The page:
the wealth and richness of datasets now routinely available and the corresponding
complexity of the questions currently being pursued in our efforts to understand the
Earth’s intricate systems (§4).Taken together,these difficulties form the motivation
M.Gahegan72
for expanding our arsenal of inferential tools to include machine learning methods.
By doing so we are able to discard some problematic underlying assumptions.But
we must also modify and declare some in addition,all of which have a direct impact
on the questions we can investigate,the methodology we must use and our interpreta-
tion of the results produced (§5).The conclusions present a summary of the findings
and outline the major research themes still to be addressed in this arena.
2.The process of inductive inference
Figure 1 depicts the inductive process,beginning with a set of observations {X}
each consisting of a value x (univariate case) or vector of values x
1
,x
2
,...,x
p

(multivariate case) and an outcome or target (y),drawn from the set {Y }.During
learning or training a function is constructed that maps inputs X to desired outcomes
Y,(XY );this is referred to as a mapping function,or target function (V ).The first
stage in an inductive methodology is then to acquire this mapping function (figure 1(a)).
In machine learning,it is learned directly from a limited set of examples;in statistical
inference it is the distributional form chosen by the analyst,but which may require
some parameterization that is calibrated from the data.The second stage is a general-
ization step,where the acquired function is applied to a (usually much larger) dataset K
(X5K),for which Y is unknown and must be predicted (figure 1(b)).Although not
shown in the figure,in the ML case it is possible for Y to also be a vector,signifying
the learning of two or more objective functions simultaneously.
Figure 1.The inductive learning methodology.(a) The target function (V ) is learned from
examples,and (b) then applied to predict unknown values.
Is inductive machine learning just another wild goose chase?73
2.1.L earning as a search process
Many of the tasks undertaken in conventional analysis or modelling can be
tackled inductively by recasting them in terms of a search problem—whether it be
for the identification of suitable parameters for configuring a statistical function
(calibration),or for the construction of useful functions themselves to form into
more complex models (Openshaw and Openshaw 1997).Classification too,can be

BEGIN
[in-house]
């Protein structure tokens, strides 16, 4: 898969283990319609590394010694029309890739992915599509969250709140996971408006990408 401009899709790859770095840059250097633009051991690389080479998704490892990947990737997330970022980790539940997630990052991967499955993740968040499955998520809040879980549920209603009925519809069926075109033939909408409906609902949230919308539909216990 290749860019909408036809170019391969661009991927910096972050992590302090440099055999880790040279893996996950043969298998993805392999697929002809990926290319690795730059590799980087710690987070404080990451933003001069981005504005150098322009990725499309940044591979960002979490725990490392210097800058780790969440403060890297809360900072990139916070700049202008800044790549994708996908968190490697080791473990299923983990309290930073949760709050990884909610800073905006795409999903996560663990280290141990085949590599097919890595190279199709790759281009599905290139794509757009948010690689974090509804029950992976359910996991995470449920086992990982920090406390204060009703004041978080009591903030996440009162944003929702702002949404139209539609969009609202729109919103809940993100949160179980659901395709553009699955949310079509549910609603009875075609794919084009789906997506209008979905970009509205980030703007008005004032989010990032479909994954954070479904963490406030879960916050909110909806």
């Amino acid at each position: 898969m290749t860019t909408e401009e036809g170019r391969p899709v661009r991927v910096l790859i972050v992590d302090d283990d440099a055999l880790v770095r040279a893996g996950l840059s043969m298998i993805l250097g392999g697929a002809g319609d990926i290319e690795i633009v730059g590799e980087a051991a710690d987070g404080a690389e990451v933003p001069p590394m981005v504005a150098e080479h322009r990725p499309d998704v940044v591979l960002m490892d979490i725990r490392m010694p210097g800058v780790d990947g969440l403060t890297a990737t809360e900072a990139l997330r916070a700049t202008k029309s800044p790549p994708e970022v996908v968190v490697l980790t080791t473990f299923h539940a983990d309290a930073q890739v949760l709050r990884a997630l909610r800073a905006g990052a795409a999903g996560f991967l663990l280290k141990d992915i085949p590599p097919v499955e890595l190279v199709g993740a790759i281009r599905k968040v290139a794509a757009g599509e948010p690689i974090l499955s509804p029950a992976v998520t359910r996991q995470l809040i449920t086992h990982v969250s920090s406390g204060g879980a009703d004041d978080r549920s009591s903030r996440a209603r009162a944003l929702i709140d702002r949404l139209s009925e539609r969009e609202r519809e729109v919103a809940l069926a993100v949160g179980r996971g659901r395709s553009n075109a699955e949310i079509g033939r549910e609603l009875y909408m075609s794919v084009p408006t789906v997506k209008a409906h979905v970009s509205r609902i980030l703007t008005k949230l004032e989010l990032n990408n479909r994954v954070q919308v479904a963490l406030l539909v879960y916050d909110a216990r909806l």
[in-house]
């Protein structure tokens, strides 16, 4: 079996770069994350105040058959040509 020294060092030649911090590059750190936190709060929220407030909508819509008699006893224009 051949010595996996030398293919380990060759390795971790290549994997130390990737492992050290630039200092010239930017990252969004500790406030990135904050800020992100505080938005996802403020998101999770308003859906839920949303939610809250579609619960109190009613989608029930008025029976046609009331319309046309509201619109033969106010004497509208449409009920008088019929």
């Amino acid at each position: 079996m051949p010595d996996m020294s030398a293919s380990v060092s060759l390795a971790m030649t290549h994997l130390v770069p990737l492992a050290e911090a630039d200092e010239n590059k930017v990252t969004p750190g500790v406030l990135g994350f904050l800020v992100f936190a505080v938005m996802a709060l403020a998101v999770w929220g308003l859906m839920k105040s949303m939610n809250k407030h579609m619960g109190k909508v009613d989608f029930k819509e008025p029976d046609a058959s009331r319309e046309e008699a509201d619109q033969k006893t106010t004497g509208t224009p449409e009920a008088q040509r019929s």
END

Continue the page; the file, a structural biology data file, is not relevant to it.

expressed as a search for discriminant functions or characterizing distributions that
demark a category in feature-space.In many forms of learning,the number of
possible states to be searched through is prohibitively large,so stochastic approxi-
mation methods are used to avoid exhaustive enumeration (Stewart et al.1994,
Mitchell 1997).Stochastic search uses the idea of a performance metric (such as
predictive error or explanatory power) that can be calculated for each possible state
the tool can take.These states may be conceptualized as comprising a surface (usually
a hyper-surface),where the lowest point represents the best configuration.The aim
is to iteratively move towards this point of least error,but bearing in mind that an
exhaustive search (enumerating the performance metric for each point on the surface)
is computationally intractable.ML techniques differ as to how this search is per-
formed (Sonka et al.1993 and Openshaw and Openshaw 1997 give further details).
A feed-forward neural network with back propagation,for example,employs a
neighbourhood search on the error surface,and at each iteration the centroid of this
neighbourhood is moved in the direction offering the largest apparent performance
involvement (Benediktsson et al.1993).By contrast,decision trees use an information
gain measure to find a new decision rule that,when added,contributes the most
to the desired outcome (Hunt et al.1966,Quinlan 1993).In both cases the search
terminates either after a pre-determined number of iterations,or when the perform-
ance gain falls below some threshold.Consequently,it is not possible to say if
the solution found is indeed the optimal choice,but instead we must establish its
superiority through application (§3.6).
Once constructed,the model can be tested by requiring it to infer outcomes for
cases where Y is already known,but is withheld;its effectiveness at doing so gives
one measure of the inferential accuracy of the learned model (see further details
in §3.5).Practically speaking,Xand Y may be discrete or continuous,since statistical
and inductive learning methods have been developed to operate across the full range
of statistical scales.
2.2.Constructing the mapping function
As described previously,the major difference between statistical and machine
induction is the degree to which a priori knowledge is used in the learning phase.
In statistical methods,the form of the mapping function used is specified
beforehand,for example a straight line,y=a+bx,or a Gaussian curve
n(x;m,s)=1/√
2pse−(1/2)[x−m)/s]
2
with the parameters (a and b in the former case,
m and s in the latter) derived from the presented data.In machine learning,an